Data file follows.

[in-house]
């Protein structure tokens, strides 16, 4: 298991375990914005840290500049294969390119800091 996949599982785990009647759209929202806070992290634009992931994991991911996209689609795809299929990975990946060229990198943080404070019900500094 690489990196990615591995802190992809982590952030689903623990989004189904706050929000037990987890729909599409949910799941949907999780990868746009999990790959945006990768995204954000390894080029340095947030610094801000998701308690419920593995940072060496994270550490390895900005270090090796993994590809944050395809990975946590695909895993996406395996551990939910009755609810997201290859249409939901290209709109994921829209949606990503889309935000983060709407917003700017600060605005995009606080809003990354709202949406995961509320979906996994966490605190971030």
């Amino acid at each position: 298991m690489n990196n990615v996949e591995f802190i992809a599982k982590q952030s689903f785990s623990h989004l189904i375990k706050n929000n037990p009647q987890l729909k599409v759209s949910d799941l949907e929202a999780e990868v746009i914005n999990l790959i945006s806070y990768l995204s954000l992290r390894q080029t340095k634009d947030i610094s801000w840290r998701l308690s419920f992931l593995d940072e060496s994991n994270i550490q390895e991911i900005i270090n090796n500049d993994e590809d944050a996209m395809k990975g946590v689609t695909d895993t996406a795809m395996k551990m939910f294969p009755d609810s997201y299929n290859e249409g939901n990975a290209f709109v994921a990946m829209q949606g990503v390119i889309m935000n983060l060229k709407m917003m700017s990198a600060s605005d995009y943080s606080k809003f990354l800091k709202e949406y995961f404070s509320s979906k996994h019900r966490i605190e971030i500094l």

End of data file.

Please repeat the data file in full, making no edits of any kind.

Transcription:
[in-house]
């Protein structure tokens, strides 16, 4: 298991375990914005840290500049294969390119800091 996949599982785990009647759209929202806070992290634009992931994991991911996209689609795809299929990975990946060229990198943080404070019900500094 690489990196990615591995802190992809982590952030689903623990989004189904706050929000037990987890729909599409949910799941949907999780990868746009999990790959945006990768995204954000390894080029340095947030610094801000998701308690419920593995940072060496994270550490390895900005270090090796993994590809944050395809990975946590695909895993996406395996551990939910009755609810997201290859249409939901290209709109994921829209949606990503889309935000983060709407917003700017600060605005995009606080809003990354709202949406995961509320979906996994966490605190971030």
């Amino acid at each position: 298991m690489n990196n990615v996949e591995f802190i992809a599982k982590q952030s689903f785990s623990h989004l189904i375990k706050n929000n037990p009647q987890l729909k599409v759209s949910d799941l949907e929202a999780e990868v746009i914005n999990l790959i945006s806070y990768l995204s954000l992290r390894q080029t340095k634009d947030i610094s801000w840290r998701l308690s419920f992931l593995d940072e060496s994991n994270i550490q390895e991911i900005i270090n090796n500049d993994e590809d944050a996209m395809k990975g946590v689609t695909d895993t996406a795809m395996k551990m939910f294969p009755d609810s997201y299929n290859e249409g939901n990975a290209f709109v994921a990946m829209q949606g990503v390119i889309m935000n983060l060229k709407m917003m700017s990198a600060s605005d995009y943080s606080k809003f990354l800091k709202e949406y995961f404070s509320s979906k996994h019900r966490i605190e971030i500094l």